When I re-watched this movie last week, I realized that I very strongly identify with Tuvia Bielski. He's quiet, and he internalizes a lot of things, which I also do. He is a reluctant leader, but he also doesn't have a problem being bossy if people need bossing and no one else steps up to do the job. He would rather do hard things himself than delegate them to others. And he spends an enormous amount of energy and time caring for others, then gets all shocked when he needs care himself... and when someone offers to help him, he's reluctant to accept. Yeah, there's a lot of me in the movie version of Tuvia. I hadn't realized that before, but I'm sure that's a big part of why I like this movie so much.
The other reason I like it is, obviously, the casting. I'm a longtime fan of Liev Schreiber, and he is fantastic as the mercurial, brooding Zus. He happens to look extra awesome when he's scruffy, and he's scruffy for the entire movie, so that is a total bonus. And he gets some very cool scenes at the end that involve a tank.
Daniel Craig spends most of the movie conveying a sort of repressed fury mixed with annoyance. He plays Tuvia as a loner who doesn't want to have to lead and organize and counsel a bunch of strangers, but he realizes he has the necessary skills, so he does it anyway. Also, Craig is great at conveying inner turmoil with just his eyes, and he has several scenes where his eyes tell you all the things he refuses to actually speak about what he's witnessed or done.
I really like the accents both Schreiber and Craig use; they sound very authentic to my admittedly thoroughly American ears. My husband lived in Ukraine as a teen and speaks enough Ukrainian to understand a lot of the Russian dialog in the movie, and while we watched this, he kept telling me that the subtitles for the Russians were leaving out a lot of words and condensing things a bunch, which kept cracking me up. Just little things like, "He didn't call him 'comrade,' he called him 'comrade commander, sir'" and things like that.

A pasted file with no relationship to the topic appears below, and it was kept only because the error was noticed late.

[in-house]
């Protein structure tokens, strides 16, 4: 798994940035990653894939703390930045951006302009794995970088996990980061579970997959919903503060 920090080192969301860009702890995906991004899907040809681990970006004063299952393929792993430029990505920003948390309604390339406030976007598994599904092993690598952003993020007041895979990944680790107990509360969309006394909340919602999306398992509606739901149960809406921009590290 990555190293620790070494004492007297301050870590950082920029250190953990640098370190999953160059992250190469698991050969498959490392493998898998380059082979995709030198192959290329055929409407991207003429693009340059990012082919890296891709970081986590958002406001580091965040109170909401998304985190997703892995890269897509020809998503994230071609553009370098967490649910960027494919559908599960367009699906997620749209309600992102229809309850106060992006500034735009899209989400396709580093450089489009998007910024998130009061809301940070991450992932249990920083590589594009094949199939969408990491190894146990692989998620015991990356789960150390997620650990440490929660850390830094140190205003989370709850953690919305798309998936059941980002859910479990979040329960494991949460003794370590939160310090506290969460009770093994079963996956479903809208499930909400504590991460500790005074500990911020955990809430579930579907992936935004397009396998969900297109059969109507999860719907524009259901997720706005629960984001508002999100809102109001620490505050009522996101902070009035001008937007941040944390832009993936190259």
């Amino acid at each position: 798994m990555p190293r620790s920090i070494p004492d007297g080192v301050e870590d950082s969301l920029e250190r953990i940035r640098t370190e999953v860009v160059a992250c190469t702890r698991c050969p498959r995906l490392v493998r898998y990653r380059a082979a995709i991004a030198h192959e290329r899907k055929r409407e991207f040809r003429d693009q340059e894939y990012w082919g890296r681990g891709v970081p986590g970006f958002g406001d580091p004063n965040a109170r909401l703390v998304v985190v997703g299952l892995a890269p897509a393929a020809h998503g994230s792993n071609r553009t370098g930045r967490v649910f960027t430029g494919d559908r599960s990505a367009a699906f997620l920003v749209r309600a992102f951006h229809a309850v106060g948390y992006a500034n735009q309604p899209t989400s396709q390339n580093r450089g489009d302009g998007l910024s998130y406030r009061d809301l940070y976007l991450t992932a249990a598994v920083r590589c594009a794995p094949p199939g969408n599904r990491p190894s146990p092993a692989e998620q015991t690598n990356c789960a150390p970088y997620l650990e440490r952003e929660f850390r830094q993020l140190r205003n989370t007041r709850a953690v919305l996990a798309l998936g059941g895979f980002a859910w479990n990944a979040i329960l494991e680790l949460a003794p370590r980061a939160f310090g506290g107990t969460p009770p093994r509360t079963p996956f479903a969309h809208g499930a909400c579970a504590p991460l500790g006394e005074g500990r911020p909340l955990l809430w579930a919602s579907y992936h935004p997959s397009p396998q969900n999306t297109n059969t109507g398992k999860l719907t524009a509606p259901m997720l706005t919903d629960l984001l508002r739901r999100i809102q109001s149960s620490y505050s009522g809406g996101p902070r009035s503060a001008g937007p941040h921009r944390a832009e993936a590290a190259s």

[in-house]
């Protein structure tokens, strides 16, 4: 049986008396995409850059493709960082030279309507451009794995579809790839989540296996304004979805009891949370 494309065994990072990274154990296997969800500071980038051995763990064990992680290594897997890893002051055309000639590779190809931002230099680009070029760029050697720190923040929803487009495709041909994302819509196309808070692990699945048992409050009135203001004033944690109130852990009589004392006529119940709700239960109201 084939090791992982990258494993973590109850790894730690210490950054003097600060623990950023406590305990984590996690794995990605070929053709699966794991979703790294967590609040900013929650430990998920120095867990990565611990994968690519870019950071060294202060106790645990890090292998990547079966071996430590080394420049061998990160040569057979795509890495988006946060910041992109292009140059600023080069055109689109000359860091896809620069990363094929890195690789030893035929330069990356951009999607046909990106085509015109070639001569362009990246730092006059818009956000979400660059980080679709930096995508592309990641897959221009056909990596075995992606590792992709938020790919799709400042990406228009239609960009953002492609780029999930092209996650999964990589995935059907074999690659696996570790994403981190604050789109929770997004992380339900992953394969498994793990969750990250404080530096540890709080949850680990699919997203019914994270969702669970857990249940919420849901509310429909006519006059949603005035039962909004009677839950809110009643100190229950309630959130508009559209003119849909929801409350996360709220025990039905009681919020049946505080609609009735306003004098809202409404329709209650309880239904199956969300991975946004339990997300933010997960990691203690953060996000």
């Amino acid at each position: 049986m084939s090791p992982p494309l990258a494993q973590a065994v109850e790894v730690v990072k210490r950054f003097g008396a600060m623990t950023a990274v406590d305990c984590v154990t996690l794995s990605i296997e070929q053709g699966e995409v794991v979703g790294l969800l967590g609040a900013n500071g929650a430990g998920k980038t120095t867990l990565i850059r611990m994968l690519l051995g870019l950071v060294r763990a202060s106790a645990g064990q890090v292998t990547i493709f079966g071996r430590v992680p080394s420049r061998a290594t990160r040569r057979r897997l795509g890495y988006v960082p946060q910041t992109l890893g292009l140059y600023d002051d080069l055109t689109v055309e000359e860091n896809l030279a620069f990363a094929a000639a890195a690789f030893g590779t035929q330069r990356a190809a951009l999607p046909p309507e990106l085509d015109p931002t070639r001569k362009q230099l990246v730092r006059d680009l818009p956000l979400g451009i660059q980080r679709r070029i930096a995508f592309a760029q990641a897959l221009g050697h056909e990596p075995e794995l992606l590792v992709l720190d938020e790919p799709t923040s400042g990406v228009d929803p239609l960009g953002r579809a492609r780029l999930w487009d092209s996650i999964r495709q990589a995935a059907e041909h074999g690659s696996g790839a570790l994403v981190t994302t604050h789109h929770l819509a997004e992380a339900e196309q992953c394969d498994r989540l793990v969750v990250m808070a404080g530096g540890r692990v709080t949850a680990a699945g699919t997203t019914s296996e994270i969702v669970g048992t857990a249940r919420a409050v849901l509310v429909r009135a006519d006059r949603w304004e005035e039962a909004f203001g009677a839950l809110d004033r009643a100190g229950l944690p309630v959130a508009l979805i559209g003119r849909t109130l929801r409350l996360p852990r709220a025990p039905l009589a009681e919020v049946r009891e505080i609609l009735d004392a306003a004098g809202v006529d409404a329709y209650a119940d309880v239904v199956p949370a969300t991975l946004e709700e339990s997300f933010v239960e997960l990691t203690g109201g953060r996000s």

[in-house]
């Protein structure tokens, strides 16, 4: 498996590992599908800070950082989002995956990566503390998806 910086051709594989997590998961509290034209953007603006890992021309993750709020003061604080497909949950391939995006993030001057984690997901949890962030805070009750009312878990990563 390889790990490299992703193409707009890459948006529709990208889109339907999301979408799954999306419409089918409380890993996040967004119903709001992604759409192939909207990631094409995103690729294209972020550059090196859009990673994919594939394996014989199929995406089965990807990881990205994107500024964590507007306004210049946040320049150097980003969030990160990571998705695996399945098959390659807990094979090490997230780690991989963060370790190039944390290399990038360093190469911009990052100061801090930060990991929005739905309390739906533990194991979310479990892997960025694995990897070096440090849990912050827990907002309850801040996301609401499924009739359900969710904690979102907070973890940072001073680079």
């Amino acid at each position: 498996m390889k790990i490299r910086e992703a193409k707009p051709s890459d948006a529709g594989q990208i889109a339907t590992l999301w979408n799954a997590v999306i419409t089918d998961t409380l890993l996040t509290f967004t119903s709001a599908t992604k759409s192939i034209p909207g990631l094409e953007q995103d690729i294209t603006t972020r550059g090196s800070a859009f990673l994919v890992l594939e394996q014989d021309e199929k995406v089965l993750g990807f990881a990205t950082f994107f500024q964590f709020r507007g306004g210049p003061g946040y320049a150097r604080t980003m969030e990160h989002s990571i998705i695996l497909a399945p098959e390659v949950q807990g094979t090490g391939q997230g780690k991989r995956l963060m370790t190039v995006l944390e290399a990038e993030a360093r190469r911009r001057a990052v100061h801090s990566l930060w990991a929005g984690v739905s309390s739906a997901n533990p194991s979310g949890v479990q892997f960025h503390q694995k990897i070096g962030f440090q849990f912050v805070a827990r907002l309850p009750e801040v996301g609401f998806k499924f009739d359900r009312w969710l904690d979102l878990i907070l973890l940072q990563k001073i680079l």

It was really cool to see a young George McKay in this, as I like him so much in Ophelia (2018) and 1917 (2019). He was sixteen when they filmed Defiance, but his character looks and acts a lot younger. I also enjoy seeing Jamie Bell and Mia Wasikowska together in this, since they also appear together in Jane Eyre (2011).
Is this movie family friendly? No. It has a lot of bloody violence, some very bad language, and a little crude and suggestive dialog, though nothing very icky. There are no love scenes, but there's a scene where Tuvia and Lilka are both shirtless in bed together, mostly covered by a blanket and clearly having just shared an intimate encounter. If those things would bother you, and you have a filtering service, this is a movie I would definitely watch using that, as it's a wonderful bringing-to-life of an important part of history.
EDIT: I forgot to mention that there's also a scene at the beginning where you see a mass grave filled with naked corpses, getting filled in by Nazis. You can't really see the bodies close enough for it to be a nudity thing, but it's pretty horrible when you remember this stuff really happened. That's probably the worst scene in the whole film for me, and I had kind of blocked it out of my memory.